Kader Attia: notions of Repair 

Kader Attia, Untitled (2017)

A major matter in Kader Attia’s work is his notion of Repair. Working around complex collective memories using ideas around recovery and repair, Attia has been developing his concept of Repair in his writings and visual oeuvre. 

'Repair', in his view, is an underground and constant process that is inextricably linked to the chaos of pain and trauma and the restorative capacity in people, nature, culture, myth and history. 

“ Repair” is an endless oxymoron; it carries both, the notion of destruction and reconstruction within the same terminology. It took me years of observations and investigations to understand that ‘repair’ is the core reason (“la raison d’être”) of the existence of “reappropriation”, and that in fact, it applies to culture as much as to nature. ”

︎ Kader Attia, Mimesis as resistance (2013)

This idea of Repair may appear as tangible and visible, taking for example the 'gueules cassées' of World War I, but is also mirrored in the restorative and resisting potential of a colonised community, where Repair becomes the natural answer to a torn social-political fabric. 

Kader Attia, Untitled (2017) from the exhibition Repairing the Invisible, SMAK (2017). 

In Western view, to repair is synonymous to restore: it aims to return the injured, broken or torn object or subject to its earliest state, without leaving any traces that change might have occured. Attia, however, envisions Repair as opposite of this rationalist vision of burning old bridges behind us in order to move forward. On the contrary, here, the memory of the trauma preceding the repair persists within the 'repaired', like sutures do. These sutures are literally reflected, for example, in the Japanese art of Kintsugi, where broken pottery is visibly repaired with gold or silver glue.

Such examples tell us that whatever is in need of healing/repair, the process of repair and who or what has undergone this process, is all of equal value. The trauma, Greek for injury, is not ignored, neither forgotten.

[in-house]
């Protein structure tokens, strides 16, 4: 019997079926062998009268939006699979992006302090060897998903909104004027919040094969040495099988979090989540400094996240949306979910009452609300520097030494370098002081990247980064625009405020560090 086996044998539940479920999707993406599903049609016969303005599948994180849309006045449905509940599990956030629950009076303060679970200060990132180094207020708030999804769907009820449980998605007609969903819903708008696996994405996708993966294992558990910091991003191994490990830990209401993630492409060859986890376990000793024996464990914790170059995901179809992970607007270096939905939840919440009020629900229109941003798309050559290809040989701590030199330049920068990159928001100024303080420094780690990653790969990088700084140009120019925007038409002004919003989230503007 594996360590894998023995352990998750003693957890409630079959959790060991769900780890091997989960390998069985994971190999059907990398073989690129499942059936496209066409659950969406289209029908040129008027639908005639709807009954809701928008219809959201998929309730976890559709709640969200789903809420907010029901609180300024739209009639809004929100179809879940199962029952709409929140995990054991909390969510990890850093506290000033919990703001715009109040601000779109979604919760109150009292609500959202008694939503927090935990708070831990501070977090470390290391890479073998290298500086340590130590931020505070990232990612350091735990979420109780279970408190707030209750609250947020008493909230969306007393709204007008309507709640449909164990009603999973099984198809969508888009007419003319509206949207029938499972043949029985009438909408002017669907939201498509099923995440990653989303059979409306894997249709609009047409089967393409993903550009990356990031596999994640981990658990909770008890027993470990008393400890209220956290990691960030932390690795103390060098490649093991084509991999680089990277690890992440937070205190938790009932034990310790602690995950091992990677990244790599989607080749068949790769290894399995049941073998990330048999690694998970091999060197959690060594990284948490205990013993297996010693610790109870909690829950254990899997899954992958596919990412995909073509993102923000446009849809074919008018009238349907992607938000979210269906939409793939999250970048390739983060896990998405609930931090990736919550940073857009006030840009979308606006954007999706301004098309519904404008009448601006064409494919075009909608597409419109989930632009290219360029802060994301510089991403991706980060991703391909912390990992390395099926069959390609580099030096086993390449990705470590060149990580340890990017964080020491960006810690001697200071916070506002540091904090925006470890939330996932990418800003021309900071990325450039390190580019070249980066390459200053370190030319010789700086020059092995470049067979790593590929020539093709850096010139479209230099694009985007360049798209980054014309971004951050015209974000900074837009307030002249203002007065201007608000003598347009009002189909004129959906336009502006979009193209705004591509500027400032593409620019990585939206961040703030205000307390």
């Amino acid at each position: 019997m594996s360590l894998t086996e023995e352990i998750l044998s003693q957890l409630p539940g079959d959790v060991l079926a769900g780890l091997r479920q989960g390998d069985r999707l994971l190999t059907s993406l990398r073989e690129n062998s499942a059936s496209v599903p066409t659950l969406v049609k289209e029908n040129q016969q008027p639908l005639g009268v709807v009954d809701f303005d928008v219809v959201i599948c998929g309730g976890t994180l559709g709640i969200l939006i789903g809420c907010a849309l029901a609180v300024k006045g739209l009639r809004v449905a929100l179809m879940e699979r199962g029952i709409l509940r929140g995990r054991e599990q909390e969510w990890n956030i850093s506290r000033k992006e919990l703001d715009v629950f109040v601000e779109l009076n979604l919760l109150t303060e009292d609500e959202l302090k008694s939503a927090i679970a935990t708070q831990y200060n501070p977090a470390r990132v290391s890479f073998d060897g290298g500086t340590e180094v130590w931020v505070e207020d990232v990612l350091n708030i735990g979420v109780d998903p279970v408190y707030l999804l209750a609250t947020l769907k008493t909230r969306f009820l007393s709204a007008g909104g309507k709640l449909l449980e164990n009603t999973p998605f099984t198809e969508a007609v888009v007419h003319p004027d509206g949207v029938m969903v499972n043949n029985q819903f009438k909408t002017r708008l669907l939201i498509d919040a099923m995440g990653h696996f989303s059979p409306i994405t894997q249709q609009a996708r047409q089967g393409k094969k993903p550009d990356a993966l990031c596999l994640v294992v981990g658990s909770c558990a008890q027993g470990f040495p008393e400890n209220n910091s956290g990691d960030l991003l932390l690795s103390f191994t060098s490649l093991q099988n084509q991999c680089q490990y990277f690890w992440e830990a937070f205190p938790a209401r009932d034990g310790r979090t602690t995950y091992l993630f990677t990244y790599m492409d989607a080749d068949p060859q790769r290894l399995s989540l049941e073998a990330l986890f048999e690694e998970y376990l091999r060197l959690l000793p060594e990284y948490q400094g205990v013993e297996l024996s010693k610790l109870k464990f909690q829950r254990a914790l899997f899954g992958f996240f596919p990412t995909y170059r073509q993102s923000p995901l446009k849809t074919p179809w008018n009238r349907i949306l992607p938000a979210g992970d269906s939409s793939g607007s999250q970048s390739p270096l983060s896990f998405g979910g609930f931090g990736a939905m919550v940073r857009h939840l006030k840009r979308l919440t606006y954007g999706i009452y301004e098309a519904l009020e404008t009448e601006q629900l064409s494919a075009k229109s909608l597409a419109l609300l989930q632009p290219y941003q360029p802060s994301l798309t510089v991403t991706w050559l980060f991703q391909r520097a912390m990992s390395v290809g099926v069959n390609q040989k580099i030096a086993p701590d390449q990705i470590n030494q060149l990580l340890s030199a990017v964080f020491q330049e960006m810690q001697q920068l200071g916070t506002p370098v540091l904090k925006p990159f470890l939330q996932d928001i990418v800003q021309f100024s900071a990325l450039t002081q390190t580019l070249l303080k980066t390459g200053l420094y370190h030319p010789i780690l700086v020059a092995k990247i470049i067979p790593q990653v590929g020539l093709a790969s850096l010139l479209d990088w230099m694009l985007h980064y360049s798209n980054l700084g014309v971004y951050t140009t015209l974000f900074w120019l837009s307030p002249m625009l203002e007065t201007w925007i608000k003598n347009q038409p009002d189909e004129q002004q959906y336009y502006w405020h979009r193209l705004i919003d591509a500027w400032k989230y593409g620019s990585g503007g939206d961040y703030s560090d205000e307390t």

In his video Réfléchir La Mémoire, the artist directly links phantom pain- the perception that one experiences relating to a limb that is not physically part of their body - to pain caused by collective trauma. In the video, we see people silently sitting or standing. A mirror is placed next to them, so at first glance nothing seems to be going on. But when the camera moves slightly, we see that they are missing limbs, where before this absence was completed by the mirror.  A man appears to be praying with two hands, but from above we see that the hand in the mirror misses an entire arm. These images are interspersed with interviews with experts - professors in socio-cultural fields, as well as surgeons, neurologists and psycho-analysts. They are often representatives of a community familiar with trauma, motivating that the physical pain in missing limbs resonates the same sad harmony as a traumatised community, burdened by occupation, (cultural) genocide and colonialism. Just like the people in the video, a traumatised community experiences a loss, an everyday absence of something that is no more, but has been. Here, a phantom arrives, becoming like a 'traumatic ghost, haunting them'. 

Kader Attia, Reflecting Memory (2016)